However much she needs. Not being rude. But that's the true answer. As much as she needs to hit it it harder and with more accuracy every single day. (Barring a bad practice or twoI) It's a stroke that has left big name academy coaches and coaches with WTA players incredulous. She gets a full unit turn, sets up and unloads with more pace and topspin than should be possible from her frame. I don't get all that technical with it. It can hurt it. And is unneccessary when actually working on a stroke with a kid. It's feel and controlled aggression and footwork. Not angles of separation or ISR or whatever the tip du jour is. The technical stuff matters, but not nearly as much as some people think. (And not nearly as much as I used to think.).
Have you observed?

"When does her upper arm separate from her chest during her stroke?"

 
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P

PittsburghDad

Guest
Are you talking about external upper arm chestal separation or inner? Big difference. I guess the only other variable is whether it is a frontal racket striking position or differential crosswise deflection. For a DTL obviously. Good stuff.
 
I am talking about the time of the backhand drive that the upper arm might be pressed by the chest so that considerable force on the upper arm is produced. The picture in Post #90 shows contact late in this phase of the motion, probably just before the upper arm separates from the chest and moves forward.
 
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PittsburghDad

Guest
I literally have no idea. I don't want to. We have different approaches. Her workouts have been observed by top coaches and I paid for a very good sports orthopedic to watch her and give a once over. She's a healthy kid with a great swing. No concerns. But always aware and conscious. The entire thrust of this conversation is not my style. Don't take that the wrong way. Just a different focus.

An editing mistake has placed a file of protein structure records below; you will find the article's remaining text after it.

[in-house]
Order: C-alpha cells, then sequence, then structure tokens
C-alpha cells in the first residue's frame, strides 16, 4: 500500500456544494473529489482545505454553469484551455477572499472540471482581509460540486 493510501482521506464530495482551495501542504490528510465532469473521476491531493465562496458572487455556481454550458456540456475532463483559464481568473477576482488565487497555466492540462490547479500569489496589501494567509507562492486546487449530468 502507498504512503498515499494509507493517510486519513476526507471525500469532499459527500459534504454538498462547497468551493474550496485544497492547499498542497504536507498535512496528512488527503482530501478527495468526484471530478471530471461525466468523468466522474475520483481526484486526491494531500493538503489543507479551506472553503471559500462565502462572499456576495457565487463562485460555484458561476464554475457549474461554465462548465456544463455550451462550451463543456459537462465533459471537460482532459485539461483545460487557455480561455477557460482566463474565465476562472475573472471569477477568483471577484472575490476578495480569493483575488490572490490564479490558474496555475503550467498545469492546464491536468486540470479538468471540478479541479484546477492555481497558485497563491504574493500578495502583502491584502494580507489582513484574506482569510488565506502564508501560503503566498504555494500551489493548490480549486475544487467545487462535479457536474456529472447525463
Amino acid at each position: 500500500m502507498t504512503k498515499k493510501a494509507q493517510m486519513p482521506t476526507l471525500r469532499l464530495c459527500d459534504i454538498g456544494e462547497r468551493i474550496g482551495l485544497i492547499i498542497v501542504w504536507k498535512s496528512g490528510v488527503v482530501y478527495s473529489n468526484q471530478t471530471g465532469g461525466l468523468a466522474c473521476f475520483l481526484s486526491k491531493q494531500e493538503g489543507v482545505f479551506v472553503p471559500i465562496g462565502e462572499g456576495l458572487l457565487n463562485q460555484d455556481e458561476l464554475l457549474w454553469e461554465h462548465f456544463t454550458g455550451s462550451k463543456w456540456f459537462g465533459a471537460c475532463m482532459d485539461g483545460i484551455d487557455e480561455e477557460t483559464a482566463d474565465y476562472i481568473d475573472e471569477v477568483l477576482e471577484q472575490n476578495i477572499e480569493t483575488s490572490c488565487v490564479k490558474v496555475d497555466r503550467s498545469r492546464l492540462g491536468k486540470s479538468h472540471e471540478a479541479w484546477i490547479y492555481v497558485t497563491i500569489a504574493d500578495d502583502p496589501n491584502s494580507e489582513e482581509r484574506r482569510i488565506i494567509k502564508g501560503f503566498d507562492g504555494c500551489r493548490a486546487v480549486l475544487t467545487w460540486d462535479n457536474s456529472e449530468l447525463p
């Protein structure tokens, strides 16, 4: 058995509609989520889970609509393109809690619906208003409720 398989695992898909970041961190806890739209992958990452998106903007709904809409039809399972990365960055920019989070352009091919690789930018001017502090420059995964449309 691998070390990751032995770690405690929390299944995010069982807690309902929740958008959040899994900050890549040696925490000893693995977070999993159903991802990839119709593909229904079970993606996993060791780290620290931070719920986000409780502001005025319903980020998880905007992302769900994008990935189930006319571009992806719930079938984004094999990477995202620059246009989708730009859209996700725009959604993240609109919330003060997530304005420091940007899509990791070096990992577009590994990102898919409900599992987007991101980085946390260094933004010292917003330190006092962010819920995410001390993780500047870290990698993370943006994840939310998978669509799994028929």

You are most interested in your daughter's tennis and not in new views of how strokes might work.

My approach is to understand all I can about whatever builds racket head speed leading to impact. The information that is available from high speed videos is especially important. But videos do not directly show forces, those have to be considered with some uncertainty.

I use the stroke techniques of the better ATP players as examples of the current top level techniques. Gasquet has a superior one hand backhand drive. One interesting detail is how the chest and upper arm might press together. ?

Some basic biomechanics and kinesiology is very helpful for understanding. I try to clearly describe strokes using terms that are defined and can be searched.
 
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PittsburghDad

Guest